‘Say sorry when you belch’ scolded the father and the little one promptly said, “but papa, you don’t”! In the adult world, the theory ‘do as I say and not as I do’ – might work, but to a child, living examples mean more than empty axioms. For all its innocence, the young mind, uncluttered by hypocrisy or guile, is very analytical and can go into the root of a matter by a simple question. Every moment his eyes and ears absorb what the environment offers and he emulates the example set. As always, the onus rests on the parents – being the first adults the child comes into contact with.
It’s a pleasure to see well behaved children. The tone they use, their mannerisms, their vocabulary – all reflect the home they come from and their background. When a child misbehaves, it is natural to say ‘how badly trained he is’. He is too young to be held responsible for his actions, which are after all prompted by his instinctive desire to imitate. To a child, the father and mother are models, and he fashions himself on the lines of what he sees in them. As a parent; how do you fare before his innocent scrutiny? Children are very sensitive to tone and its nuances. When you speak to your spouse, your friends, your servants, your superiors or subordinates, your tone varies accordingly. Unconsciously, the little one picks up the same attitude your tone implies, with the respective person. Like speaking to your domestic staff – are you loud and aggressive? If you catch your child speaking to the domestic staff in an authoritative way, you can be sure he has picked it from you! If you find him making derogatory remarks about any person, it’s because he is only transmitting your opinion! He’s after all too young to judge for himself and your prejudices become his, your bias, his.
It’s a common human failing to discuss one’s boss or superior’s eccentricities (and by some curious law of nature, bosses and superiors seem endowed with many). The little fellow, listening to this gets a feeling that people with some authority over one, can be discussed this way behind their back. So the first person he can think of is his teacher. He regales his parents with the teacher’s mannerisms, mimics him and calls him names. From this stems his disrespect for the teacher and later indiscipline and unruliness. All because you couldn’t wait till he was out of ear shot before criticizing your boss.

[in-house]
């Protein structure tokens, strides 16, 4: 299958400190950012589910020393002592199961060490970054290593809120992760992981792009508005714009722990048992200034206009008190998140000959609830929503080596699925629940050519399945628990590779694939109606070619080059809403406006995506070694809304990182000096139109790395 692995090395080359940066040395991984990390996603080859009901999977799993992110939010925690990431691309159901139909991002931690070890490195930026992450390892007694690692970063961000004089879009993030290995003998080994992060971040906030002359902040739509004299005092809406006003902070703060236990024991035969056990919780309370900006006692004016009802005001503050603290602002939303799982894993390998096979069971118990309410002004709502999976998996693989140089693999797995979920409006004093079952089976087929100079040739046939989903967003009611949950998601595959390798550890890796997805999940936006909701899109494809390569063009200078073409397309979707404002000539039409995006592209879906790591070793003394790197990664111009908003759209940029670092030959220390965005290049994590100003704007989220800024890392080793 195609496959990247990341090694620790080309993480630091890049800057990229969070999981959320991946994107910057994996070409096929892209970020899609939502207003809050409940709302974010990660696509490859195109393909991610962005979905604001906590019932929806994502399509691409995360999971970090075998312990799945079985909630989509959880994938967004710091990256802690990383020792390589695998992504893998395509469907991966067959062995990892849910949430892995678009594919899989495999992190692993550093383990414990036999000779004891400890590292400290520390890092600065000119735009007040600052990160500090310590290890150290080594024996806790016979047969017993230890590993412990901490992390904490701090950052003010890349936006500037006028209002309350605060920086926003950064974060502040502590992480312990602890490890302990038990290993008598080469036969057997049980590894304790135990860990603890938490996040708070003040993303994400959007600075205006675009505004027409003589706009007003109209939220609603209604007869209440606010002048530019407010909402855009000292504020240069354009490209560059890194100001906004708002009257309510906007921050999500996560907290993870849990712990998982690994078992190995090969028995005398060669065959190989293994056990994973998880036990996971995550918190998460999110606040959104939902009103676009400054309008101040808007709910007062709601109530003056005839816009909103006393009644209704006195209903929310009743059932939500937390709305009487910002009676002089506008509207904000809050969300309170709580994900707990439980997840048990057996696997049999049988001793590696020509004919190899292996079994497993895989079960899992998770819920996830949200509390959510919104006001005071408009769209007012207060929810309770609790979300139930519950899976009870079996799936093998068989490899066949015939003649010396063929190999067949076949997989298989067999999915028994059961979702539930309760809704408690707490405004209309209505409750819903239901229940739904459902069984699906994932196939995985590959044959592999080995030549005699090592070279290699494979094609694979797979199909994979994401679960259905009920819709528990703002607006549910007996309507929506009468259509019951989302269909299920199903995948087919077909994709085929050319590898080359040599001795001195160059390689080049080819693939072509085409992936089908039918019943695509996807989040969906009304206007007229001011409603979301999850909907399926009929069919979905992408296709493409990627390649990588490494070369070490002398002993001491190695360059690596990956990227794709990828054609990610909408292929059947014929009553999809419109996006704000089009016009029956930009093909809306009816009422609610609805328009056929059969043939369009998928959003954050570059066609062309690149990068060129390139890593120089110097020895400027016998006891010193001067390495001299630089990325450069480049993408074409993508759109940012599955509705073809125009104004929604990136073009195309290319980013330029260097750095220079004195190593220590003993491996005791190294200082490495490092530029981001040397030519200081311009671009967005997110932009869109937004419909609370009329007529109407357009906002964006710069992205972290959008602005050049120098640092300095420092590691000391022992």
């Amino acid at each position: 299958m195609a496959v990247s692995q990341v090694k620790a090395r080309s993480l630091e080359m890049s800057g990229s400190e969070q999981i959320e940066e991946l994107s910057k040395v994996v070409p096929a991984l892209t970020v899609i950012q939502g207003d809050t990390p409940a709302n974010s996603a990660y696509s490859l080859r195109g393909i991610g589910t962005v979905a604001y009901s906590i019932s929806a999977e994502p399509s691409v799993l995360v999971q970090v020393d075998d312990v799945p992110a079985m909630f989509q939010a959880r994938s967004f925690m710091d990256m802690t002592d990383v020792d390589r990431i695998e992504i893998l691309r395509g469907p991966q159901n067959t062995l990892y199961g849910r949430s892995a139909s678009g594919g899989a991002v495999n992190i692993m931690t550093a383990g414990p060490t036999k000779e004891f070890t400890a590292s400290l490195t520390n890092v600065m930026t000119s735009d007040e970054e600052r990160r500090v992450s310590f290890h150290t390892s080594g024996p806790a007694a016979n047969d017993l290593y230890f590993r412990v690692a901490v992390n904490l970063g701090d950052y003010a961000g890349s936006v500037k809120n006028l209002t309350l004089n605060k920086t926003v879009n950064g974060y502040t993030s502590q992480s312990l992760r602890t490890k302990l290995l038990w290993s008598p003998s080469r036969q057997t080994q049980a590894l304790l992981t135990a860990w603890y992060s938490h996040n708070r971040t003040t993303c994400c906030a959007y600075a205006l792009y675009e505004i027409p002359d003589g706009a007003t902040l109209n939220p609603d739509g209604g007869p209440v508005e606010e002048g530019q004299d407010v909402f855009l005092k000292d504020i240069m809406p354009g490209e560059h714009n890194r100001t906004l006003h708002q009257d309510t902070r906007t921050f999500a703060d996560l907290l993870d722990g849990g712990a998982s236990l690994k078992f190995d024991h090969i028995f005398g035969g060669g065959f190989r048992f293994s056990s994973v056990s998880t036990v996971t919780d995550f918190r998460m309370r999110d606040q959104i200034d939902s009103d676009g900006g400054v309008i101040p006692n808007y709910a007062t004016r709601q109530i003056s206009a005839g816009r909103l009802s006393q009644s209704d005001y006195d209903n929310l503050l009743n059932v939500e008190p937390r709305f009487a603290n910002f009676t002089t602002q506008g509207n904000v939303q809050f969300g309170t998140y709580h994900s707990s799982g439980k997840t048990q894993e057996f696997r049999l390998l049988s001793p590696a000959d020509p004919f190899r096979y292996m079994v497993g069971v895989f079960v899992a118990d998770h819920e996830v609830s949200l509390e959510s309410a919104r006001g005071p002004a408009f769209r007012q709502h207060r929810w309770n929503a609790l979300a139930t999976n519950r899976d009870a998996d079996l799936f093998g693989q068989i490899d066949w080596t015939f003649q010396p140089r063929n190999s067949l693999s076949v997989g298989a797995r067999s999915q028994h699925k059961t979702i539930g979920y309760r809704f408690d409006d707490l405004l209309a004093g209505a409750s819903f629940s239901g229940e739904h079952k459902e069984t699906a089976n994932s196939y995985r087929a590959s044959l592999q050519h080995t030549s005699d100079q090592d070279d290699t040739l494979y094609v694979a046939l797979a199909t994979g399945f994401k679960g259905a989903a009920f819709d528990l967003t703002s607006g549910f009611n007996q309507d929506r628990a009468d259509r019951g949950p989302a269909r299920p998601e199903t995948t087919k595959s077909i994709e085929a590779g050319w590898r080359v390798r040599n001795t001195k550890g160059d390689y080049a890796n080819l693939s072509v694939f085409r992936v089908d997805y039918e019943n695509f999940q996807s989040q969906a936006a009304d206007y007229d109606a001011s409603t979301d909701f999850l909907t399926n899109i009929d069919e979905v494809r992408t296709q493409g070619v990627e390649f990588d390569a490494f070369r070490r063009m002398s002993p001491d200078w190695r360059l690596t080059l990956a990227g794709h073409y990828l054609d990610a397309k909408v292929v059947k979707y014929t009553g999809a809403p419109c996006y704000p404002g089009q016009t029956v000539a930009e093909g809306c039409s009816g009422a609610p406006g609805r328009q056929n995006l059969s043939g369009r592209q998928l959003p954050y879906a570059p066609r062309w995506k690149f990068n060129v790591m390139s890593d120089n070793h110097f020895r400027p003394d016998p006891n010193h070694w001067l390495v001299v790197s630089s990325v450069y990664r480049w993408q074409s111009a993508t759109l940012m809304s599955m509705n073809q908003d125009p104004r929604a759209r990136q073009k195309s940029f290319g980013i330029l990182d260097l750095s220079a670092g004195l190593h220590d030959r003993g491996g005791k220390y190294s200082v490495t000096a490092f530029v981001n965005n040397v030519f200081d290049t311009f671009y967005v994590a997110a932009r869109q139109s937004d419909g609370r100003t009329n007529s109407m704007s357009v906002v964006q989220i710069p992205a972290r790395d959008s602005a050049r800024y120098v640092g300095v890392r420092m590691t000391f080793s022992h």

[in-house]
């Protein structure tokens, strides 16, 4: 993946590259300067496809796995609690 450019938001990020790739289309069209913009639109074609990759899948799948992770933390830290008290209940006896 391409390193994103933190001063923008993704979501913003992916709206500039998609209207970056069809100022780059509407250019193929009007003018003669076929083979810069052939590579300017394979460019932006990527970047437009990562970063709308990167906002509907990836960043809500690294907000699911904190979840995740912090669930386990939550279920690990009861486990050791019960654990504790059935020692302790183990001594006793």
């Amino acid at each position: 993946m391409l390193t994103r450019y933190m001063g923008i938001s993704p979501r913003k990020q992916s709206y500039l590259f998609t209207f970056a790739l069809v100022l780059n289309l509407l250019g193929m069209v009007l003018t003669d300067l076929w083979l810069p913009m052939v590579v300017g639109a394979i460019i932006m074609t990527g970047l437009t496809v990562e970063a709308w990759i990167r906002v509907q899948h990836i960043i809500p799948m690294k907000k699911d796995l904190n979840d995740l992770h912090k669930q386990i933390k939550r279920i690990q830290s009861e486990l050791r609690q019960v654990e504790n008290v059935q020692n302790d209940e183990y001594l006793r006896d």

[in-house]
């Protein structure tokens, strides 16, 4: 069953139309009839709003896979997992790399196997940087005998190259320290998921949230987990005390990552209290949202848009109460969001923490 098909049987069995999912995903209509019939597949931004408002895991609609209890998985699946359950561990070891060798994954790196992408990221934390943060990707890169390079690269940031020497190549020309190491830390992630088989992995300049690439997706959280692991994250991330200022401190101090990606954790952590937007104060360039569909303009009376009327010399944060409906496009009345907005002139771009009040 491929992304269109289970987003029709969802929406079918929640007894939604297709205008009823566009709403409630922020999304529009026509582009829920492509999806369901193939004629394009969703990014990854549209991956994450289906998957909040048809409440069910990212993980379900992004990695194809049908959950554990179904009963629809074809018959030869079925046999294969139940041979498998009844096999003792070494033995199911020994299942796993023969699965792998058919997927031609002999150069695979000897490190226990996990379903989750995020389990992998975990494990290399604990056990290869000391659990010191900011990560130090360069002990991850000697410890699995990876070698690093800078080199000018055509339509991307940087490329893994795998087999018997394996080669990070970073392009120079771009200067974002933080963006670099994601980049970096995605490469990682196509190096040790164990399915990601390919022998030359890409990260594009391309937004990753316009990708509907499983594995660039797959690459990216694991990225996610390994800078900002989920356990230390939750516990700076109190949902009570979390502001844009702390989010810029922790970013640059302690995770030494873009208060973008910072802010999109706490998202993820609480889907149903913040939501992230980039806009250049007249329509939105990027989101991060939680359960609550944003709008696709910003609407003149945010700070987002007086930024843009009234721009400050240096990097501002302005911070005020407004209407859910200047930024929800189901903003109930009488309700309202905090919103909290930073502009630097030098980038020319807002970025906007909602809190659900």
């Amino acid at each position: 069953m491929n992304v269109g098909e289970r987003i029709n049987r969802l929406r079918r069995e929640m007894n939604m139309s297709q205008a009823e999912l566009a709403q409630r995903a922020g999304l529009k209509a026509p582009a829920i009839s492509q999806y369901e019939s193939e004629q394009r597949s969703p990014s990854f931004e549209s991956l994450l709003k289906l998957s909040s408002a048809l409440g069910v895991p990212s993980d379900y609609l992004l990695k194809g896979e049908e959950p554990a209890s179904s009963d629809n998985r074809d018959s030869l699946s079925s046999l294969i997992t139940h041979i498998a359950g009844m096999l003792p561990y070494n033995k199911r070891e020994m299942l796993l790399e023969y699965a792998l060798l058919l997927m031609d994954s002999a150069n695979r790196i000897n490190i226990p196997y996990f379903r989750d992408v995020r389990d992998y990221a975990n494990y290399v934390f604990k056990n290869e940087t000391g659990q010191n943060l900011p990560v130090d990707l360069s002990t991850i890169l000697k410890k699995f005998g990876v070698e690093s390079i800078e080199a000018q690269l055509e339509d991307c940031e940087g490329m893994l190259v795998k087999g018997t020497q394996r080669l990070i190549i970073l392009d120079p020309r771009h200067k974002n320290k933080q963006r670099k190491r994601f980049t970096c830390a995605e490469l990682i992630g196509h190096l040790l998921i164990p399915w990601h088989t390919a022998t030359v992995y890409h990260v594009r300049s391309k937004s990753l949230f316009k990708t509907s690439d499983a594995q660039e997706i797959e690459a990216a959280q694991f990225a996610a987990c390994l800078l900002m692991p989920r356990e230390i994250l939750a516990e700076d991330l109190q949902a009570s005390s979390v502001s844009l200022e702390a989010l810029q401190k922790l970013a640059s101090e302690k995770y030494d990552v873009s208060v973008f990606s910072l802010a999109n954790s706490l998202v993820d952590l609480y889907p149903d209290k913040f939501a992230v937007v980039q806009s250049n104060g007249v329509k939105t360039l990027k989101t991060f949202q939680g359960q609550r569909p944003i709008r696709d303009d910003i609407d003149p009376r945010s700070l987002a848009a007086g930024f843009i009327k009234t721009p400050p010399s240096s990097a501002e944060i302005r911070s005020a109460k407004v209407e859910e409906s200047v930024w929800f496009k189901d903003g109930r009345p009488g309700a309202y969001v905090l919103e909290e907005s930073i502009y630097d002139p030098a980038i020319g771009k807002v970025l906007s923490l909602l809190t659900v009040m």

There’s a very fine story of the little boy who wanted to preserve the earthenware pot in which his father made him carry food for his old and feeble grandfather, living in a hut. The little boy told his father that when he became old, he would also be served in the same pot through his grandson! Your attitude towards people and your dealings with them is keenly watched by that great imitator. If you are brusque or abrupt with your aged parents, be sure that will be the treatment your son will mate out to you!
How often do you use words like ‘please’ and ‘thank you’? Do you curb your impulse to swear at times of stress? Are you ‘stormy’ when in rage?
Do you have a nice word for anyone – be it a salesman or beggar who comes to your door step? Do you go out of your way to be hospitable to guess who might drop in when you want to go out yourself? Are you ‘mad’ at some unknown caller at the other end who might have unfortunately dialed your number? The little one is ever watchful and mentally making note of what you say. Even the best dress looks ugly on a misshapen tailor’s dummy. Your child is your adornment and shows off your worth in his behavior. Before you chide him and wonder what’s wrong with him, peep into your inner looking glass and see if you have been a model parent! Your child is only an extension of yourself!